Meets, Pallavi Sharda
Peter Meets, Pallavi Sharda.
Pallavi Sharda is an Australian-Indian dancer (she is trained in Barantha Natyam, a major traditional art form of Indian classical dance) and actress. She has proven herself as a major Bollywood star where she regularly receives rave reviews for the embodiment of each character she portrays. Originally born in Perth, Australia, Pallavi had her dreams set on taking over Bollywood and Australia with her talents. After obtaining an academic scholarship in Media Communications and Modern Languages in Melbourne, Pallavi moved to Mumbai to pursue her dream. After moving to Mumbai in 2010, her dreams very quickly became a reality. Pallavi got a cameo role in Karan Johar’s ‘My Name is Kan’, and following this role, was crowned 2010’s ‘Miss India Australia’ in Sydney. After this accolade, Pallavi next starred in 2010’s ‘Dus Tola’ as Geeta, winning rave reviews form the ‘India Times’, as well as starring in her first Indo-American movie, ‘Walkaway’ which was released across the U.S. In 2011/12 Pallavi shone in her first theatrical role in the Bollywood musical ‘The Taj Express’ combining her skill of dance and acting. In 2016, Pallavi starred in her second Indo American film ‘The Lion’, where she acted alongside Dev Patel and Nicole Kidman. In April this year, she won critical acclaim in her portrayal as a sex worker in ‘Begum Jaan’, as well as landing a lead role in Australia’s ABC’s medical drama, ‘Pulse’. No doubt Pallavi’s 2018 projects will thrill her audience worldwide.
I was fortunate enough to meet Pallavi on a quiet beach in North Goa in 2011. (We were attending a mutual friend’s wedding a few days after meeting). As we lay silently tanning side by side, I overheard her talking about the wedding to someone, a conversation quickly ensued between us and a treasured friendship was born over a few mojitos and sunscreen. I even had the all-too-short pleasure of being her date to ‘Day two’ of the wedding I adore the bones of this woman, whether it be her amazing humour, her willingness to do anything for a friend, her lust for life and passion for what she does, or her advocacy in improving the lives of Indians using the ‘base pyramid model’, focusing on Mother and Child and Sanitation matters. She is also a regular keynote speaker for ‘Asia Literacy’ in Australia, cross-cultural relations between India and Australia and women’s empowerment in India. Pallavi Sharda is a woman to watch, whether it be on screen or fighting for beliefs.
1. Do you have a favourite artist and what’s your favourite piece by them?
I love many Avant-Garde artists, in particular minimalisms and abstract works, but I really enjoy a lot of the work by Jean Mureau, his pieces allude to a mythology which reminds me of Hindu artistry mythological artistry which I grew up around, and I love your work.
2. What was the last exhibition you went to?
I last went to see and experience Yayoi Kusama’s, ‘Infinity Mirrors’, at the Broad in LA.
3. What’s your favourite book?
It’s a difficult question. I mostly enjoy works which explore a pathos in relation to a sense of place and belonging; both fiction and non-fiction. When I was younger I really loved The God of Small Things, A Suitable Boy and Unaccustomed Earth because they were by authors who spoke a cross-cultural heritage which I didn’t otherwise see widely represented in modern western literature.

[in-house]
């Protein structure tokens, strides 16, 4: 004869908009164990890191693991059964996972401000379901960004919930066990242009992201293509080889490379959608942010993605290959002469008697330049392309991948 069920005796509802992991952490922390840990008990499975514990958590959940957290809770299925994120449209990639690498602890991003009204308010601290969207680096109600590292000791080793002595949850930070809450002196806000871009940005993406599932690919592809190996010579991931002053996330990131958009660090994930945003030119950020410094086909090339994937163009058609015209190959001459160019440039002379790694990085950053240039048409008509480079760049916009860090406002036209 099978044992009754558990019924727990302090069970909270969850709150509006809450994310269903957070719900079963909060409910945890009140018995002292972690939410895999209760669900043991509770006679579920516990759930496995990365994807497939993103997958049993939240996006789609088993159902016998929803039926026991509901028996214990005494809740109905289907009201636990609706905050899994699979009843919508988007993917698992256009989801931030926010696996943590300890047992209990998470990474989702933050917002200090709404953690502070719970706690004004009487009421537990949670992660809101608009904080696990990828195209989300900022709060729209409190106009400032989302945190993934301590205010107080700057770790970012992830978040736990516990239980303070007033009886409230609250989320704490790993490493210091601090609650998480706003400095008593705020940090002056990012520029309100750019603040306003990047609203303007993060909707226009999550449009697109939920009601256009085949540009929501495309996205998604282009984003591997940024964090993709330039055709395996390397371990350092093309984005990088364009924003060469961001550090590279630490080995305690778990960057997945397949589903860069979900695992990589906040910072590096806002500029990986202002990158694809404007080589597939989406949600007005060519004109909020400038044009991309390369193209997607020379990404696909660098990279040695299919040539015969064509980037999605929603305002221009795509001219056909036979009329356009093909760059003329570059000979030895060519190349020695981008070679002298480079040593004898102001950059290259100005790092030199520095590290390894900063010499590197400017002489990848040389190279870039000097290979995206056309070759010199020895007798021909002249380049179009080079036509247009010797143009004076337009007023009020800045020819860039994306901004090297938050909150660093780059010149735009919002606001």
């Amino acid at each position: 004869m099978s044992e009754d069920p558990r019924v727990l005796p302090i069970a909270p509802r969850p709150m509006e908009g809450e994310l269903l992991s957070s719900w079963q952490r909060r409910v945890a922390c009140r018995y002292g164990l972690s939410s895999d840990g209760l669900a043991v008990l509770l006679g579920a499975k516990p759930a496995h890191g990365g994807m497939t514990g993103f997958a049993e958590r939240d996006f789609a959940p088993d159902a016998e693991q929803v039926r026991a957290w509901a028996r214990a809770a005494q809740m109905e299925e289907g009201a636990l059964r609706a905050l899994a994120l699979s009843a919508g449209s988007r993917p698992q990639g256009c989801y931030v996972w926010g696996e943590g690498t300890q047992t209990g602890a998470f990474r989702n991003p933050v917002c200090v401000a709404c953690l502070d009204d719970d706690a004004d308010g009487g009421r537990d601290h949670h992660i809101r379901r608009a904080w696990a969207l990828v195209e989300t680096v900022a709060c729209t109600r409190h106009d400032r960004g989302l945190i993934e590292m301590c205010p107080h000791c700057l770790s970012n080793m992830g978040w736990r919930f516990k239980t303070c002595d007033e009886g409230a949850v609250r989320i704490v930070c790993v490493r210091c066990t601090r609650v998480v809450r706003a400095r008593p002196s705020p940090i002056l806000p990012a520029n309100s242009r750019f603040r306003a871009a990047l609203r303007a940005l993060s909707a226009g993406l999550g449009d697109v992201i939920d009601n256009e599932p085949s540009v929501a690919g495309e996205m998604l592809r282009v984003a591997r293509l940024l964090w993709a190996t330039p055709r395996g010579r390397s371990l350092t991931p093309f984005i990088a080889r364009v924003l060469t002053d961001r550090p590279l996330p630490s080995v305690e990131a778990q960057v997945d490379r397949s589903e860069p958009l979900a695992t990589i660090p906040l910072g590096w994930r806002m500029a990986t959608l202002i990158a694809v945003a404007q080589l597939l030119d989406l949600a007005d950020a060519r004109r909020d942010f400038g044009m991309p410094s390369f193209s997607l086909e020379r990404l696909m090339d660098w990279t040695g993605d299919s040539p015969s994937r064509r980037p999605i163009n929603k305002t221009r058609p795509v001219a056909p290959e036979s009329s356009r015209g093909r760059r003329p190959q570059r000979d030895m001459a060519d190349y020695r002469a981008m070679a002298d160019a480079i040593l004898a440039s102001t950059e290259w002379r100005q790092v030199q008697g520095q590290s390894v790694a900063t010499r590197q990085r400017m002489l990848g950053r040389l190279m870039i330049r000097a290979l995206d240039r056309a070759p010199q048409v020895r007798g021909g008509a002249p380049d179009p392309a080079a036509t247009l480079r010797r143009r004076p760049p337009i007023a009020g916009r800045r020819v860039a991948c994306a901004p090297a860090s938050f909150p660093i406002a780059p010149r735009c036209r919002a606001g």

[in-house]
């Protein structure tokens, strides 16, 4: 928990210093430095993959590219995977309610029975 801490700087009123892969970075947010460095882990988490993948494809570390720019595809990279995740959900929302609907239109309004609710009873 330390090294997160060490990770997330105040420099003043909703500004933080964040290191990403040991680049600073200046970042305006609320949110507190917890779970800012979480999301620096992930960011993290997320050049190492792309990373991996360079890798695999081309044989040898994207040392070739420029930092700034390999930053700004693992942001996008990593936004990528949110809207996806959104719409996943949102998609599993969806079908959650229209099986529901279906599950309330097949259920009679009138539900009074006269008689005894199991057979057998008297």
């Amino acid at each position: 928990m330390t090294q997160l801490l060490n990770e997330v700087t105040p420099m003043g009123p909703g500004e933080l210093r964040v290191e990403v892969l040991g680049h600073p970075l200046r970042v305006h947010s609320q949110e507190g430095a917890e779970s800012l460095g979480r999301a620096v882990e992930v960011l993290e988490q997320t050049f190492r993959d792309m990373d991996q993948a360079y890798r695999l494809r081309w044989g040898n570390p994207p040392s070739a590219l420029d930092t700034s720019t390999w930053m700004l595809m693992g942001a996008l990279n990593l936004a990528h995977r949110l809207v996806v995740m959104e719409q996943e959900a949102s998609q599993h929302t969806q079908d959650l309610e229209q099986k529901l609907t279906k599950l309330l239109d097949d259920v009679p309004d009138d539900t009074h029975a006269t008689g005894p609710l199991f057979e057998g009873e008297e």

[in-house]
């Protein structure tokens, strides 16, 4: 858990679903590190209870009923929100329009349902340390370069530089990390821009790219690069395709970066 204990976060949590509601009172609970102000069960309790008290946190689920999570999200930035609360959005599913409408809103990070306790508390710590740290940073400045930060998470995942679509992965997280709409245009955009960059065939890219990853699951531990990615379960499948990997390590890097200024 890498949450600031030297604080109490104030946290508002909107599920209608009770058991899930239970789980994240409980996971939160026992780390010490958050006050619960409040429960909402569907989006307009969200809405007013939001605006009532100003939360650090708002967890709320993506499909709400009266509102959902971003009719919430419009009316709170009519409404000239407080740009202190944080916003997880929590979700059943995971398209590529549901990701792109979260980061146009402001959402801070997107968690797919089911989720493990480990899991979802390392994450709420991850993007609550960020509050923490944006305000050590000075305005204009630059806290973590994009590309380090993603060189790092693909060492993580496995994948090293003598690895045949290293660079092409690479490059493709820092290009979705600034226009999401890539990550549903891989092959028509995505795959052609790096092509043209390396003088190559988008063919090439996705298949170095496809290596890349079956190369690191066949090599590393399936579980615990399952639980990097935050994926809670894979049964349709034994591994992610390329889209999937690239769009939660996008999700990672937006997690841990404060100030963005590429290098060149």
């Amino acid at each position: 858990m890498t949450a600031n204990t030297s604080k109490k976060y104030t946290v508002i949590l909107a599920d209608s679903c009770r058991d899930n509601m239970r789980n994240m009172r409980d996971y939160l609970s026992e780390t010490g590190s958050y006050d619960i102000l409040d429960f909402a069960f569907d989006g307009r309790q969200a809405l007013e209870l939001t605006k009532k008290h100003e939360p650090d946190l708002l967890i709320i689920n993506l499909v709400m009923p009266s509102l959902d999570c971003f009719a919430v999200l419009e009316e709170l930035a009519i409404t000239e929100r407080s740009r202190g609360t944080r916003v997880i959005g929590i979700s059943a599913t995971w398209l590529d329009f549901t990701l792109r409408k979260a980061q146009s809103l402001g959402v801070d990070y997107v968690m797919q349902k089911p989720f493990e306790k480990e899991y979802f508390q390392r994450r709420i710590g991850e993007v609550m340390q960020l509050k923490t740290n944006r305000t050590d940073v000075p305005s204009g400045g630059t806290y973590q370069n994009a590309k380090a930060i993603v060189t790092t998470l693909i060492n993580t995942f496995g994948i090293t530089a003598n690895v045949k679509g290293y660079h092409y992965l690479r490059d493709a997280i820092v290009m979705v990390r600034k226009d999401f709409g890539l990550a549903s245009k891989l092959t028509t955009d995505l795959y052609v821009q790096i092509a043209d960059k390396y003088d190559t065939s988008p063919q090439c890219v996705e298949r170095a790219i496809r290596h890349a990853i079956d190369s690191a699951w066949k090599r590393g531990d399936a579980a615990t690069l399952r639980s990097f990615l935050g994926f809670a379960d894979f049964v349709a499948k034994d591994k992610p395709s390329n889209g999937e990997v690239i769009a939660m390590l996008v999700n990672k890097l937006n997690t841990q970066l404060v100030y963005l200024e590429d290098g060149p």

4. Who’s your icon?
Too many people who I find inspiring to mention.
5. I know you are an accomplished actress and dancer, but do you like to dabble in a bit of painting every now and then?
I used to have a full artists workshop set up in my father’s garage, I still have my paints and easel. I had always thought that I would study fine art or something related to it, where the creativity of my mind translated directly into a physical depiction of some sort. (Sadly, it wasn’t the case!)
6. What influences you on a daily basis?
The community I grew up in makes it very important for me to make a valuable contribution as a storyteller – right now telling stories which don’t ‘other the other’ are what drive me.
7. What’s your favourite sound?
8. What has been the single most important event in your career so far?
The failure of all my ideas about what it would or should be like.
9. What do you hope your contribution will bring to your community?
10. What is the hope for your audience when they encounter your work?
That they share in the beauty and complexity of being of multiple heritages in this increasingly converging world.
11. Who has been the most influential person to you and your work?
I think my own journey and struggles have been the most influential in carving my approach to my work. I live a reasonably solitary life as an artist and often have to rely on my own self, judgement and mistakes to guide the choices I make.
12. If you could have dinner or a drink with someone, alive or dead who would it be?
I’d have Queen Elizabeth the 1st, Rock Hudson, Caravaggio and you. I think you, the Queen, Rock and I would have the lols, then Caravaggio could threaten our lives after getting wasted, or at least throw over the dinner table in a fit of rage.
13. Do you think an artist needs to be tortured to create?
No, but I definitely believe it mutates the process of creation.
14. What was the first piece of art you bought?
A traditional Madhu Bani painting, made by an artisan from Bihar, India.
15. Where’s your favourite space to get creative in?
The middle of a forest or by the ocean.
16. What’s next for you?
I am working on a memoir which tells the story of what it was like to grow up in Australia as an Indian and then go to India to follow my dream of becoming an actress as an Australian – and all the weird stuff that happened in between.
Thanks Pallu, Merry Christmas xx